Ackman's fund has purchased 3.1 million Netflix shares, valued at more than $1.1 billion
Billionaire investor William Ackman has built a new stake in streaming service Netflix Inc
Bill Ackman disclosed a new, billion-dollar bet on Netflix and released the following letter to its investors on Wednesday.
Dear Pershing Square Investor,
Beginning on Friday and over the last several days, we acquired more than 3.1 million shares of Netflix, Inc. (NASDAQ:NFLX), making us a top-20 shareholder in the company. The opportunity to acquire Netflix at an attractive valuation emerged when investors reacted negatively to the recent quarter’s subscriber growth and management’s short-term guidance. Netflix’s substantial stock price decline was further exacerbated by recent market volatility.
We have greatly admired Netflix both as consumers and as investors, but have never previously owned a stake in the company. Netflix is a primary beneficiary of the growth in streaming and the decline in linear TV driven by its superior customer experience, a vast and diverse amount of superb, constantly refreshed content, global improvements in bandwidth, and the proliferation and continuous improvement and convenience of devices on which one can watch.
Netflix’s business has highly favorable characteristics which include:
its subscription-based, highly recurring revenues, which have enormous future growth potential
a truly best-in-class management team and unique high-performance culture (consider Netflix’s remarkable pivot from DVD rental by mail, to video streaming, to becoming one of the greatest producers of beloved content ever)
economies of scale and superb quality in its industry-leading content, which should continue to drive future growth and widen the company’s powerful competitive moat
pricing power derived from the enormous value it delivers to consumers compared with other alternatives
substantial margin expansion, with the opportunity for continued improvement due to economies of scale and the company’s rapidly growing, global subscriber base
an improving free cash flow profile which should allow for continued investments in growth as well as the return of cash to shareholders
We began analyzing Netflix in connection with our investment in Universal Music Group, so we were prepared when the stock price declined sharply last Friday. Now with both UMG and Netflix, we are all-in on streaming as we love the business models, the industry contexts, and the management teams leading these remarkable organizations.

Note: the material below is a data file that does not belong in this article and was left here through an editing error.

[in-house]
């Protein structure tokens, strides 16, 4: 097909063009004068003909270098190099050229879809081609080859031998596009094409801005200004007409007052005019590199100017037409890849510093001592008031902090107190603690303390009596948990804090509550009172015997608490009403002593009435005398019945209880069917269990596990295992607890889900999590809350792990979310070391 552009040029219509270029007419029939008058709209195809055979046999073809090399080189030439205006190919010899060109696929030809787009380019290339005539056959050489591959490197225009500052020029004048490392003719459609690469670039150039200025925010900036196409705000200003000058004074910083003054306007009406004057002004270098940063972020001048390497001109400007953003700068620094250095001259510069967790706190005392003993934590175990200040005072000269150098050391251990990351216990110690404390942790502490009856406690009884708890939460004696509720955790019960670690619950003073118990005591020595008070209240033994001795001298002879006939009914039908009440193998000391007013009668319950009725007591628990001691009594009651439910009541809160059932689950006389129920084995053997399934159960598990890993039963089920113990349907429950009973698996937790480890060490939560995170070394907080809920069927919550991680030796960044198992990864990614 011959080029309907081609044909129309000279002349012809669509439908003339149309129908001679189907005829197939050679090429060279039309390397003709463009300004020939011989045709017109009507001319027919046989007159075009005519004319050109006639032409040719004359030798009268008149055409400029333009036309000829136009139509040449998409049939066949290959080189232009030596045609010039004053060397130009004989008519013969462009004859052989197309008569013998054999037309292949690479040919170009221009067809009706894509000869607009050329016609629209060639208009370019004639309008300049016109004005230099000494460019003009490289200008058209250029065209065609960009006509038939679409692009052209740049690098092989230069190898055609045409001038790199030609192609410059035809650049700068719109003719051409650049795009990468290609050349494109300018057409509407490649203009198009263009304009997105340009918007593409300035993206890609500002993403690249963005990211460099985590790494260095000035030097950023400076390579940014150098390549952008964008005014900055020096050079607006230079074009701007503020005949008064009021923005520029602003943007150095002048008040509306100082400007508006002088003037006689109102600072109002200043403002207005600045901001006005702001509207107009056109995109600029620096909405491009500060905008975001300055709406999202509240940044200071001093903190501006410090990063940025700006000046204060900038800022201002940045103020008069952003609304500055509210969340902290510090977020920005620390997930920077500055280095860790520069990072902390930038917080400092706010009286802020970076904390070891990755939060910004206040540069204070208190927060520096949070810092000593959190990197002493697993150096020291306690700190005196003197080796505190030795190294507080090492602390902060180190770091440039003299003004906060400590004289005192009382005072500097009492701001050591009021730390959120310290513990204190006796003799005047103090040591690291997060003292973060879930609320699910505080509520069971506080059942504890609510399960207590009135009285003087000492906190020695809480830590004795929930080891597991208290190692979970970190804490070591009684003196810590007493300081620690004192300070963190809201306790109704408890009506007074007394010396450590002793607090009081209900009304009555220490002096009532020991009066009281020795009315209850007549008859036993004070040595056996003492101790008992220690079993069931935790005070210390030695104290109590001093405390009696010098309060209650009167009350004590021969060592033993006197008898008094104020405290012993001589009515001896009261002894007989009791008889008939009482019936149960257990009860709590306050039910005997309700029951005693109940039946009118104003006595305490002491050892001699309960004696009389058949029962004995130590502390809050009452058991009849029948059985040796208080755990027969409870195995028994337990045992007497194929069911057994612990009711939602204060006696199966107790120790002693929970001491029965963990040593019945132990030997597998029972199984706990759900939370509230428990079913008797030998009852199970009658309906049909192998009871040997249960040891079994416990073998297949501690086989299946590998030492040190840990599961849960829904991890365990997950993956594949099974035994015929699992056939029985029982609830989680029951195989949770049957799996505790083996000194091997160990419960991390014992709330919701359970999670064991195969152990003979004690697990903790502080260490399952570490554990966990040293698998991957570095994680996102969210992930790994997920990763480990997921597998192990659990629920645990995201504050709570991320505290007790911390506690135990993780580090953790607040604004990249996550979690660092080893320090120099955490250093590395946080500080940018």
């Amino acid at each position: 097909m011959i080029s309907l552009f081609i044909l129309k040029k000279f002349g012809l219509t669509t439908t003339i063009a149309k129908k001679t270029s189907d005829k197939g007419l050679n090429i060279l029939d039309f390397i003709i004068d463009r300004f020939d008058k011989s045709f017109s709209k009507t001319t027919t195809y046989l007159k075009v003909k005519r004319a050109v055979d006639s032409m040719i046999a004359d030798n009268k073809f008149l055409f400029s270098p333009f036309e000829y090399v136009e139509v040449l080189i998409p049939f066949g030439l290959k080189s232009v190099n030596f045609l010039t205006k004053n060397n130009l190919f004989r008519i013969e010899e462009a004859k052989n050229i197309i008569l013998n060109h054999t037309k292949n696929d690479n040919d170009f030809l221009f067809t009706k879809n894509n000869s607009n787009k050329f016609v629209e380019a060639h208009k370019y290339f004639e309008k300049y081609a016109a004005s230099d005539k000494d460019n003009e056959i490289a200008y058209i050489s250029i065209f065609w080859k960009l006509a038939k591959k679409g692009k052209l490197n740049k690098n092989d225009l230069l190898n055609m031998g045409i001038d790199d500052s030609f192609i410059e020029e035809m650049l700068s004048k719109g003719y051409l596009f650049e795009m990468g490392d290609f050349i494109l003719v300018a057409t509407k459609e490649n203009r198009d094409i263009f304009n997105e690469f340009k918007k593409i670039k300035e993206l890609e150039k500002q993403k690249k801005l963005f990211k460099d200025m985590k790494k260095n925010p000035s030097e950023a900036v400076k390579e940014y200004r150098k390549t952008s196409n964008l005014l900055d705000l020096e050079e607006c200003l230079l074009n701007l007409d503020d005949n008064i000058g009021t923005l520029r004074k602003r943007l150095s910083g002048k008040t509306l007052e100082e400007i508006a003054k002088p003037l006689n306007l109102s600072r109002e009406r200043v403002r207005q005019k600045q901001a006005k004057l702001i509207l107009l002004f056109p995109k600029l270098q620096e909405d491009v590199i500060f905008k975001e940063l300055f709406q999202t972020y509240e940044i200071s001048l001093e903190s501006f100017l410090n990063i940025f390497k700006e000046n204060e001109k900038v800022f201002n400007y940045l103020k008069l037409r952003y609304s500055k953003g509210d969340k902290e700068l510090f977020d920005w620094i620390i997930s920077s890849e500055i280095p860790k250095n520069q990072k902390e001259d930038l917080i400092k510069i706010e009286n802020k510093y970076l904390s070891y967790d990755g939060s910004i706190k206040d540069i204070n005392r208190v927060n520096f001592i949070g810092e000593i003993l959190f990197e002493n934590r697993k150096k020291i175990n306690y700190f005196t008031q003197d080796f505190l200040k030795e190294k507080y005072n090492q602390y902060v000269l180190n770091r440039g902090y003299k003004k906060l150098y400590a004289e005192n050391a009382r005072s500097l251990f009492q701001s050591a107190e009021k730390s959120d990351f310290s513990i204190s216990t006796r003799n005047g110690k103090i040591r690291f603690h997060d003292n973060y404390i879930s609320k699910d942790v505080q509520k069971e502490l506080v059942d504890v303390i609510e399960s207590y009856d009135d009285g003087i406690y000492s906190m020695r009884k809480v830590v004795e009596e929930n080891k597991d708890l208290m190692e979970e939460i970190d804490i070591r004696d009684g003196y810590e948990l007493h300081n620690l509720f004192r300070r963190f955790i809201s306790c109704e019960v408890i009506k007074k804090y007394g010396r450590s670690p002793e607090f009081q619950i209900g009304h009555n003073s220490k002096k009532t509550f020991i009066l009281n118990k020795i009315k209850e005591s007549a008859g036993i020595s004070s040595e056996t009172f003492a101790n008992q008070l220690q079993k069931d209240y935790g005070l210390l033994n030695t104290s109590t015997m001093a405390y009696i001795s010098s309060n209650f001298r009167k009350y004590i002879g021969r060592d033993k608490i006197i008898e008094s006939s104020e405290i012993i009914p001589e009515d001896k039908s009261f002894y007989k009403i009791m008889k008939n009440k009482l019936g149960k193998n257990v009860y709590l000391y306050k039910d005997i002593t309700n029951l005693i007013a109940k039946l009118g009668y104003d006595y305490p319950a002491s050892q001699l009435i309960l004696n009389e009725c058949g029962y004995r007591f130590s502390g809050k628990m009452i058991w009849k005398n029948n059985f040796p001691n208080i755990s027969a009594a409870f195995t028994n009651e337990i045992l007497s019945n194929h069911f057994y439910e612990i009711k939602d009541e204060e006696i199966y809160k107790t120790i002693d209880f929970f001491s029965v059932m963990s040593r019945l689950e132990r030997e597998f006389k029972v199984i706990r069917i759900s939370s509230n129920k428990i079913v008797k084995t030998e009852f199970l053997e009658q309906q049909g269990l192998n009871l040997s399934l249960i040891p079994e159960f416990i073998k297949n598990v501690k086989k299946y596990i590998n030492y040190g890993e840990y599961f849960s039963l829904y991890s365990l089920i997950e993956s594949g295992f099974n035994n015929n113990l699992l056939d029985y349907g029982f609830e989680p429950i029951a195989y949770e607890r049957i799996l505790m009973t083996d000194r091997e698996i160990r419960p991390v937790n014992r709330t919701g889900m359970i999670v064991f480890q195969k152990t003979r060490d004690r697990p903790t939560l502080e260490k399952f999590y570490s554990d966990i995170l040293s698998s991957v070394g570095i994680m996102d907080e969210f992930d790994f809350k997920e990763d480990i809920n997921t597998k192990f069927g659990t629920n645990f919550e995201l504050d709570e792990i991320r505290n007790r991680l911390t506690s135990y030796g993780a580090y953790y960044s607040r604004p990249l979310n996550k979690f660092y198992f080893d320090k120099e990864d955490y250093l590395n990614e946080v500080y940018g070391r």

In order to fund our purchase of Netflix, beginning on Friday and over the last few days, we unwound the substantial majority of our interest rate hedge generating proceeds of $1.25 billion. We retained interest rate swaptions that are currently out-of-the-money, and also purchased some additional longer-dated, out-of-the-money swaptions. The result of all of the above is that the notional size of our interest rate hedge has been reduced by 80%, the term of a substantial portion of the hedge we retain has been extended, and our dollar investment in hedges has been reduced by more than 90%.
Had we not sold the hedge, we could have likely realized more gains based on the increase in rates, largely today, since our sale. That said, we believed the opportunity to invest in Netflix at current prices offered a more compelling risk/reward and likely greater, long-term profits for the funds.
We invest in hedges not to protect the funds from a short-term mark-to-market loss, but rather because they can become a large source of potential liquidity at precisely the time stocks become cheap. We invest in asymmetric hedges as they offer the opportunity for large gains without exposing the portfolio to meaningful losses in the event the potential risk does not transpire.
We invested in out-of-the-money interest rate swaptions in December 2020 and early 2021 because we believed that it was likely that the combination of aggressive fiscal policy, monetary policy, and the reopening of the economy due to vaccines would cause non-transitory inflation, which would require the Federal Reserve to raise rates. We believed that an unexpected rise in rates could cause a market correction. We viewed this outcome to be a likely one, yet the options we purchased implied that this scenario was very unlikely. Highly differentiated perspectives on future outcomes can yield attractive payoffs for investors, particularly when structured in an asymmetric format.
Fortunately, all of our portfolio companies are extremely high-quality businesses that can withstand inflation as they have the ability to price their highly desirable products, services, and assets to preserve their profitability in an inflationary environment. We do not believe that the recent move in rates has had any meaningful impact on our companies’ intrinsic values. As such, we believe that our portfolio companies trade at an even more material discount to their intrinsic values, particularly in light of recent, market-driven, price declines. While we do not know what the stock market will do tomorrow, next month or even over the next year or two, we believe that our companies will continue to compound their intrinsic values at high rates for the long term.
We are pleased to add Netflix to our portfolio. Many of our best investments have emerged when other investors whose time horizons are short term, discard great companies at prices that look extraordinarily attractive when one has a long-term horizon.